The theme of this lab is *restriction*:

- Not every list of symbols is a set of symbols.
- Not every S-expression is an arithmetic expression.

There are three groups of problems:

Problems 1–3 ask you to compute the set of symbols in an S-expression. You will get practice working with S-expressions and you will write another function that consumes two lists.

Problems 4 and 5 ask you to define a form of arithmetic expressions and an evaluation function; problems 7 and 8 ask you to find sets of symbols within these expressions.

Problems 9 and 10 are bonus enrichment problems on evaluation of expressions with multiple variables.

Expect to finish either the first or the second group of problems.

*Follow the design recipe* for mutually referential data definitions. Unless you develop multiple functions in parallel, you will go horribly wrong. If you do follow the design recipe, you will walk out of this lab with substantial experience writing templates and functions that work with mutual self-reference.

An S-expression models the way BSL and Racket (and other languages in the same family) represent source code.

An *S-expr* (S-expression) is one of:

- Atom
- SL

An *SL* (S-list) is one of:

`empty`

`(cons S-expr SL)`

An *Atom* is one of:

- Number
- String
- Symbol

**Data definition**: A*set-of-symbols*is one of:`empty`

`(cons symbol set-of-symbols)`

, where the given`symbol`

does not occur anywhere in the given`set-of-symbols`

*Define a function*`has-symbol?`

which tells whether a given set of symbols contains a given symbol.*Define a function*that computes the union of two sets of symbols, returning a set of symbols. You will need to use one of the three templates for consuming two lists.*Define a function*that computes a set containing all the symbols in an S-expression.*Develop a data definition*for arithmetic*expressions without variables*.

Here are some examples:`7`

`'(+ 3 4)`

`'(- (* 2 4) 1)`

*Hint:*You can use the definition of S-expressions as a guide.An expression without variables can be evaluated. For example, all three of the examples above evaluate to 7.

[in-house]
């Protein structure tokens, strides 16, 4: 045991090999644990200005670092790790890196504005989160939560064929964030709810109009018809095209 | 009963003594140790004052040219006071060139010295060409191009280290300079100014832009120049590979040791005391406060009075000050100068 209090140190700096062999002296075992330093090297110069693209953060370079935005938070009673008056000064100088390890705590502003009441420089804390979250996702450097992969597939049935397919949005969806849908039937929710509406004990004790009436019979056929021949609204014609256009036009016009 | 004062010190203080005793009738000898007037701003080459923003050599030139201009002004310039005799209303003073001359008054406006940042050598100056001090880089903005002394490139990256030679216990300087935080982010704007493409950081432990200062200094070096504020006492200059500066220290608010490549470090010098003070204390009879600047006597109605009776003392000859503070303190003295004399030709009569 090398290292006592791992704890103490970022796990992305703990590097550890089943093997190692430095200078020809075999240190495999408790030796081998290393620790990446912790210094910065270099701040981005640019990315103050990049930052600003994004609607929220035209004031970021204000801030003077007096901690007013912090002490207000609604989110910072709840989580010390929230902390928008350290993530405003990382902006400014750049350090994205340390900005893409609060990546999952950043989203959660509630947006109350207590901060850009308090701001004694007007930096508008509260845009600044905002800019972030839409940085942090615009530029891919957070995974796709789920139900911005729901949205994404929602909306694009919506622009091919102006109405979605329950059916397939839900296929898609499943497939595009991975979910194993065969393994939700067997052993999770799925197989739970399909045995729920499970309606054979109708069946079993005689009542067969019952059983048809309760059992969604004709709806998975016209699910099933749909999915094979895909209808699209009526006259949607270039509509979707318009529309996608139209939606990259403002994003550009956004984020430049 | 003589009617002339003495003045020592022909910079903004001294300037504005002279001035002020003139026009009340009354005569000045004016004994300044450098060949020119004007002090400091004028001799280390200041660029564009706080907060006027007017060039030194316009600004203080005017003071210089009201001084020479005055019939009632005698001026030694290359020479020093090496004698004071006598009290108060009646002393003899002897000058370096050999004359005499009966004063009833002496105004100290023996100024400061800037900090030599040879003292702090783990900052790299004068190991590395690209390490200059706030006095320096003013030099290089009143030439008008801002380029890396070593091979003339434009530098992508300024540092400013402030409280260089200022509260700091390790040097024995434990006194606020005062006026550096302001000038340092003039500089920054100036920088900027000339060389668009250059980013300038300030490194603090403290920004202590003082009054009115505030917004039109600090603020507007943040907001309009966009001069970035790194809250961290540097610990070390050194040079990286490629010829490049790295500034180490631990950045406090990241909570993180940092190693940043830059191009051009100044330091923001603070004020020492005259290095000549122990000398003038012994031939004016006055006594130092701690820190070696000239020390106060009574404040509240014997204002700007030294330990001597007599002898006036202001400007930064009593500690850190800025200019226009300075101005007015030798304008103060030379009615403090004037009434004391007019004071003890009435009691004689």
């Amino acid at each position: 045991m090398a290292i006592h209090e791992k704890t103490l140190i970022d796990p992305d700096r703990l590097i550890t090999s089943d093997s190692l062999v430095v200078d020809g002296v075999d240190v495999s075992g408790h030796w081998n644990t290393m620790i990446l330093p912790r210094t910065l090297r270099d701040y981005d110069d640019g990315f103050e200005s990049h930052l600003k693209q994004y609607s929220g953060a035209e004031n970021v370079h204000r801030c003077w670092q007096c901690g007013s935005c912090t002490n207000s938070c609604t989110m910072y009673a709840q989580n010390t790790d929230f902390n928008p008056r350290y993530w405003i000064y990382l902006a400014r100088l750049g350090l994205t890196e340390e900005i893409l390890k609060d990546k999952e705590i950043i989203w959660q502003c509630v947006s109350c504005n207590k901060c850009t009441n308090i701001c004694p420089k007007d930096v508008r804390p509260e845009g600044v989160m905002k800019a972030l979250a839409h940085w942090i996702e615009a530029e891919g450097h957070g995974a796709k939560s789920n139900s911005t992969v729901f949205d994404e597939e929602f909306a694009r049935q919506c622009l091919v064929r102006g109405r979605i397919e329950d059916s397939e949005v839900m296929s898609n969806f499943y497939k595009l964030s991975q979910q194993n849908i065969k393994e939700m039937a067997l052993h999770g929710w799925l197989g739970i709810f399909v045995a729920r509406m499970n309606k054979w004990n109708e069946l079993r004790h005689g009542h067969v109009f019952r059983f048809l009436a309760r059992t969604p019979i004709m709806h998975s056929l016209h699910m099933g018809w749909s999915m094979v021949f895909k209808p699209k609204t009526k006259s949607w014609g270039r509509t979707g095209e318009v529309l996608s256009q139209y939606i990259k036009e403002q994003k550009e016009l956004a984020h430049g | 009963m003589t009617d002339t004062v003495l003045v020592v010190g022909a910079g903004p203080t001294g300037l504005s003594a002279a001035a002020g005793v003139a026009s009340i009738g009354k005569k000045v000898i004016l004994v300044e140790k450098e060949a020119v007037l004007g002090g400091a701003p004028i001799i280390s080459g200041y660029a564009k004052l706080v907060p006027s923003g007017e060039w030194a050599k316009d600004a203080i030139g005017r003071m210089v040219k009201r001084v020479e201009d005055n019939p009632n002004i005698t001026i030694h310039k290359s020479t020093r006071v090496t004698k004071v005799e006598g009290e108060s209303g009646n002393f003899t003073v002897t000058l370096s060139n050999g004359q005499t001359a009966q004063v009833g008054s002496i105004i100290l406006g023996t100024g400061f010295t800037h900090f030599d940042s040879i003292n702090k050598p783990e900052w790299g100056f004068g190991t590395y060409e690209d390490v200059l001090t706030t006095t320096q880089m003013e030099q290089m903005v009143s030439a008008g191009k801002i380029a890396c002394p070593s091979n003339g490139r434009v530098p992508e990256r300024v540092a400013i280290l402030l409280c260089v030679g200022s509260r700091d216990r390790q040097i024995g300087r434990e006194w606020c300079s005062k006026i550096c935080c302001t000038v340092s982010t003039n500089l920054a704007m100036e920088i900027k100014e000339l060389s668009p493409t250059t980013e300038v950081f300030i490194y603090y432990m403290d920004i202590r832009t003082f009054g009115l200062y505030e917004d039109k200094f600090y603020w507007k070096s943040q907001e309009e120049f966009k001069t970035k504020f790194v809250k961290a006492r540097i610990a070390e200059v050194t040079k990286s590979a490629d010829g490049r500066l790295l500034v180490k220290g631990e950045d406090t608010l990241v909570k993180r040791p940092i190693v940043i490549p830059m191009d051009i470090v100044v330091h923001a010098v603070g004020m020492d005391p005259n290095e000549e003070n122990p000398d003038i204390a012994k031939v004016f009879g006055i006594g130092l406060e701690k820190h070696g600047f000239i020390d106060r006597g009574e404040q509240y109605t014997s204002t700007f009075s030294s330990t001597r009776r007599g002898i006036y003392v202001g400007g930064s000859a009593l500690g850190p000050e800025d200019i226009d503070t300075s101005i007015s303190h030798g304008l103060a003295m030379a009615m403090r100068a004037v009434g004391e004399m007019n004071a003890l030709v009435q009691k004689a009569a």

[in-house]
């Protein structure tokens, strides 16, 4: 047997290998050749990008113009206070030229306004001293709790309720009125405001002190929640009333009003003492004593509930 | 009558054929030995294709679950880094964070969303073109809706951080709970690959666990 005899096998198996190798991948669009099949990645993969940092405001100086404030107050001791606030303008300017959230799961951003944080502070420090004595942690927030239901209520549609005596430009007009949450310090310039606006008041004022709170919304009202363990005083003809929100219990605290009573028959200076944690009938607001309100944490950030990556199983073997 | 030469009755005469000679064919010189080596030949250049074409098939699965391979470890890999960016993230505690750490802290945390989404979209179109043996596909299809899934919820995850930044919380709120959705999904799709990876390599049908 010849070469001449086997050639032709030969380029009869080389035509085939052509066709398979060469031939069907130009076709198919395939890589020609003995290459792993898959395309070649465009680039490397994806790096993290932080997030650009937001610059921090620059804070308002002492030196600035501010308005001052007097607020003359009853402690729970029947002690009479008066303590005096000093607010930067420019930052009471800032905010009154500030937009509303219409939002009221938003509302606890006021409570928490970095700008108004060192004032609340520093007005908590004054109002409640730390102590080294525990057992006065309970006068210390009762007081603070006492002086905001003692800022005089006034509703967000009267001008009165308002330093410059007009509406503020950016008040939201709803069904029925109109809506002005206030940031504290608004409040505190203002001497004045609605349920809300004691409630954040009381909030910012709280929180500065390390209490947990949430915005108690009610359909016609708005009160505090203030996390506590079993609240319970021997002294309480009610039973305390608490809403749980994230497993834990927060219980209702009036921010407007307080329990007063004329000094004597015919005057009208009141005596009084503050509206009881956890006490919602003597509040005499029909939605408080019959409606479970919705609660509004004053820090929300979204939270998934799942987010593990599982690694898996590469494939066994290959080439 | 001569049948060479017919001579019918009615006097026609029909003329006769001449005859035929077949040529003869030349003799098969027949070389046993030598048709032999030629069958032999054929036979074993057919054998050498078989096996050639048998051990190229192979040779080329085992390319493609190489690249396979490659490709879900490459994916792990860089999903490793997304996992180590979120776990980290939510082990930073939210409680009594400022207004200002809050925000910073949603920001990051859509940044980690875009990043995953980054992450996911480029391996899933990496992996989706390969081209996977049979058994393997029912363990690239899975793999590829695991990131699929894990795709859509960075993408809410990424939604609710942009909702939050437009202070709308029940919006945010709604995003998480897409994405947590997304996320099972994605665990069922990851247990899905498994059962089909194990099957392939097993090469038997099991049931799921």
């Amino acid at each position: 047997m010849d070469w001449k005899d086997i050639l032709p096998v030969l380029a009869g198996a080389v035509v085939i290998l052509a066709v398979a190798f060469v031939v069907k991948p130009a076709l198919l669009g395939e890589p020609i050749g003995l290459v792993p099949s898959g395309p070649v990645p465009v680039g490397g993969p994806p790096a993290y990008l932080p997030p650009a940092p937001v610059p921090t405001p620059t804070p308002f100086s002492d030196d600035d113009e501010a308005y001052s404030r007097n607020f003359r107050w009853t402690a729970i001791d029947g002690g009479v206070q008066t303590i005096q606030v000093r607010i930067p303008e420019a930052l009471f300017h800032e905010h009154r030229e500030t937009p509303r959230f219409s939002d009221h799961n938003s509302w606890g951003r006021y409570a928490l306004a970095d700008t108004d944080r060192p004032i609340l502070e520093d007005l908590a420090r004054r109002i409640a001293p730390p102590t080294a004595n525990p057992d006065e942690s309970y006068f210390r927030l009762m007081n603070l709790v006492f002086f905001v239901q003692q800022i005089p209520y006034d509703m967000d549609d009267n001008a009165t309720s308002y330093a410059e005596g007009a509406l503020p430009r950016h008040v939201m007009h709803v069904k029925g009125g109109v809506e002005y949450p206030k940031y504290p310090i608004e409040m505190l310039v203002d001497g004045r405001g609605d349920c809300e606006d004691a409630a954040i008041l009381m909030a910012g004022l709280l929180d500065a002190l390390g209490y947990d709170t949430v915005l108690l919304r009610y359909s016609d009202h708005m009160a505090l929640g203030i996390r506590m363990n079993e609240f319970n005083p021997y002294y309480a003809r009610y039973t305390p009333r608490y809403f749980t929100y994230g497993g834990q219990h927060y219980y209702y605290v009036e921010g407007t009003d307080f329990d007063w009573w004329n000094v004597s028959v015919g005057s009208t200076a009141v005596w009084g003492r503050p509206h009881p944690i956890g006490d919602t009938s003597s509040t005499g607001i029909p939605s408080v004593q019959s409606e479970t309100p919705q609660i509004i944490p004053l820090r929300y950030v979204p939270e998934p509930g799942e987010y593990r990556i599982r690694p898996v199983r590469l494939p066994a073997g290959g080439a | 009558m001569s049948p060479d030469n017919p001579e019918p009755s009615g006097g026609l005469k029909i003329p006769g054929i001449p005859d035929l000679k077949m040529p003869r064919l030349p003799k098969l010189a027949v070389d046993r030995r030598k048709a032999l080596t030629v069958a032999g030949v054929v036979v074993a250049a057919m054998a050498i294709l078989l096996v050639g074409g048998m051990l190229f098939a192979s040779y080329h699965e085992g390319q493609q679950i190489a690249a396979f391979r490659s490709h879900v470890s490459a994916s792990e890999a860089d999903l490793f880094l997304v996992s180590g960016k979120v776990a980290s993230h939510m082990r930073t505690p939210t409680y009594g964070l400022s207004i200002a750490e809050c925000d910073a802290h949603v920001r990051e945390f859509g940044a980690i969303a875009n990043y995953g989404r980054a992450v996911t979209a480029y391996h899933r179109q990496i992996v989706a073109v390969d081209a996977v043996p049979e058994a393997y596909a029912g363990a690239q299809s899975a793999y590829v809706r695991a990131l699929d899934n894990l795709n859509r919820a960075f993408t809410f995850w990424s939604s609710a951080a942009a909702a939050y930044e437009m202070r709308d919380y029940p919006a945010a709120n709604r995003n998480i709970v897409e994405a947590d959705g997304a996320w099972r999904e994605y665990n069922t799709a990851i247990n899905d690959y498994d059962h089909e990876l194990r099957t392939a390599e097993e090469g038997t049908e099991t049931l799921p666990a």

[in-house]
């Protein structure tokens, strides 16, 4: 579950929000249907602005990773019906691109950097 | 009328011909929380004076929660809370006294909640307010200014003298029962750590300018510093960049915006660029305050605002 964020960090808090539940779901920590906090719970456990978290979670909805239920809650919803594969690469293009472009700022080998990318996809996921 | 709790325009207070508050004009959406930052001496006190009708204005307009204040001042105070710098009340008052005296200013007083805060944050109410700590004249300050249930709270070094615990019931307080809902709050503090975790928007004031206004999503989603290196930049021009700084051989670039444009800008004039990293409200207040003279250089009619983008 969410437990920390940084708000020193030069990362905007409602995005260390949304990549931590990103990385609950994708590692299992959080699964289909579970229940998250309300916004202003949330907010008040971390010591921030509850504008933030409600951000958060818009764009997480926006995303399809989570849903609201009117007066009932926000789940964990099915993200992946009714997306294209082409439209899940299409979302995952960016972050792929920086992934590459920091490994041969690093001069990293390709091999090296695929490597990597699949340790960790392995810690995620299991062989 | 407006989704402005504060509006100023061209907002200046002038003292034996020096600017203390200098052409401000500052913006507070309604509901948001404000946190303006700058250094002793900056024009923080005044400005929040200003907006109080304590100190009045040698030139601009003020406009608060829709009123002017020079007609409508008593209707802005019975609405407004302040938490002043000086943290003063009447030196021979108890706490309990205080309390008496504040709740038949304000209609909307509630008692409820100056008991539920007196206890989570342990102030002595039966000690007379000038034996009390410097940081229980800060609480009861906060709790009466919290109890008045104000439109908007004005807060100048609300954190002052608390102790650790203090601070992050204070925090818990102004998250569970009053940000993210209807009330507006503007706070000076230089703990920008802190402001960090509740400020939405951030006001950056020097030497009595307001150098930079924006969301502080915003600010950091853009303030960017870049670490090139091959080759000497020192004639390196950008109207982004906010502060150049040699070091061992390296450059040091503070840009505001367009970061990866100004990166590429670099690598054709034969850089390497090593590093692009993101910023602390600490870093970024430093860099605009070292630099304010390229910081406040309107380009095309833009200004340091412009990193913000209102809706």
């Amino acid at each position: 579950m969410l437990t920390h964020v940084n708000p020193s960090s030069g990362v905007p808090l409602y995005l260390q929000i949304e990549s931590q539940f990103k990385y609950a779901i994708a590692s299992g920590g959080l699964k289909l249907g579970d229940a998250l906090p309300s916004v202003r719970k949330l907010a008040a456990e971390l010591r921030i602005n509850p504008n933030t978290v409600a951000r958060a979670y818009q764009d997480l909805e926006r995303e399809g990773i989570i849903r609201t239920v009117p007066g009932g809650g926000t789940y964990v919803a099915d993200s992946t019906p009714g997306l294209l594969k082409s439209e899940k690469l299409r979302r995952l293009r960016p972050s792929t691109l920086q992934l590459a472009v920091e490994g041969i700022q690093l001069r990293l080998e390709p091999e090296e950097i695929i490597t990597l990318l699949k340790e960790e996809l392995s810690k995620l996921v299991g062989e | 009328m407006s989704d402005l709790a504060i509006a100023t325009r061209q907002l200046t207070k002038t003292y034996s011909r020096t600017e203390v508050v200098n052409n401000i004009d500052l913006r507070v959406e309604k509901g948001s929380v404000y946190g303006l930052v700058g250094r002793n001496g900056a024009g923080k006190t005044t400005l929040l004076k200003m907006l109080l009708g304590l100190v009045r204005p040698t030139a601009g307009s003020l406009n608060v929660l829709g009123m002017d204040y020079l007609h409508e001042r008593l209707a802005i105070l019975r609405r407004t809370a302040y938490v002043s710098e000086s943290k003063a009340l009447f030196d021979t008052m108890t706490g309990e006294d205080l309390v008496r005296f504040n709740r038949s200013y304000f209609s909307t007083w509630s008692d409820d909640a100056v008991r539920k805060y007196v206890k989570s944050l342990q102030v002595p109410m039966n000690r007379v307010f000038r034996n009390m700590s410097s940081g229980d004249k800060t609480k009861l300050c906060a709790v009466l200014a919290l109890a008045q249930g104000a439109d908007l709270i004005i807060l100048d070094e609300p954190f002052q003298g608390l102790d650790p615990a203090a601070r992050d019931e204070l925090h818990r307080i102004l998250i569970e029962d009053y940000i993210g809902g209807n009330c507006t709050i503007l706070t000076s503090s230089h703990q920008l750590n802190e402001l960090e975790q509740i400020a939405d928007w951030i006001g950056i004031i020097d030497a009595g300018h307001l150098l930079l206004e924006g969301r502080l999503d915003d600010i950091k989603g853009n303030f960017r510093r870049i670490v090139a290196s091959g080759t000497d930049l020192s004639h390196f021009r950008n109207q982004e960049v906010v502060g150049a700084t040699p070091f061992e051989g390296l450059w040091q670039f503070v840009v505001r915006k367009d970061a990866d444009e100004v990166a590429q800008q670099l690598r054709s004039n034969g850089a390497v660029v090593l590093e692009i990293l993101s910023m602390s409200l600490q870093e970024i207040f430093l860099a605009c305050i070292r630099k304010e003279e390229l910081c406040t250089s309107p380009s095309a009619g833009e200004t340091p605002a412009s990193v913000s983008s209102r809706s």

*Design a function*that evaluates a given arithmetic expression without variables. If the only symbols in the expression are those in the set`'(+ - *)`

, then evaluation must succeed.Here are some arithmetic expressions that may contain variables:

`7`

`'y`

`'(+ (* 3 x) 1)`

*Develop a data definition*for such expressions. Your data definition should**distinguish between**.*operators*and*variables**Define a function*that returns the set of*operator*symbols in an arithmetic expression with variables.*Define a function*that returns the set of*variable*symbols in an arithmetic expression with variables.If

`y`

is 7 and`x`

is 2, the expressions in Problem 6 all evaluate to 7. We can simulate the evaluation the same way the stepper does, by “plugging in” the*value*of the variable in the expression. The computer-science word for “plugging in” is*substitution*.*Design a function*`substitute`

that consumes a given arithmetic expression (which may contain variables), a , and a number, and that produces a arithmetic expression that is*identical*to the given expression, except that all occurrences of the given variable are replaced with the given number.For example, substituting 2 for

`x`

in`'(+ (* 3 x) 1)`

should produce the expression`'(+ (* 3 2) 1)`

. Substituting 7 for`z`

in the expression`'(+ 1 (* z z))`

should produce the expression`'(+ 1 (* 7 7))`

.We can represent “the values of variables” in a

*symbol-number-association-list*, which is defined as follows:A

*symbol-number-association-list*is one of:empty

`(cons (cons symbol (cons number empty)) symbol-number-association-list)`

Here are some data examples:

`'()`

`'((x 7))`

`'((x 7) (y 15) (z 12))`

The symbol-number-association-list is used to assign values to variables. Given such a list, we can write an evaluator for expressions with variables.

*Define a function*that takes a given arithmetic expression with variables, and a given symbol-number-association-list, and returns the result of evaluating the expression with the given numbers substituted for the given variables.Examples:

Evaluating

`'(* (+ x y) (- x y))`

with`'((x 5) (y 2))`

produces 21.Evaluating

`'(+ z 1)`

with`'((x 5) (z 16) (y 2))`

produces 17.Evaluating

`'(+ 7 1)`

with`'((x 5) (z 16) (y 2))`

produces 8.Evaluating

`'(+ z w)`

with`'((x 5) (z 16) (y 2))`

calls`error`

.

Five minutes before the end of the lab, put the following text at the beginning of a DrRacket file. You may use an empty file or the source code you have been working on:

```
#|
What I did during this lab:
(you fill in this part)
What I learned during this lab:
(you fill in this part)
|#
```

The lab staff will help you articulate what you learned.

Finally, *submit this file through the handin server* as `lab-sexp`

. You will need to submit it using *two* usernames connected by a + sign, as in

` Jane.Doe+Richard.Roe`

You submit using Jane Doe’s password.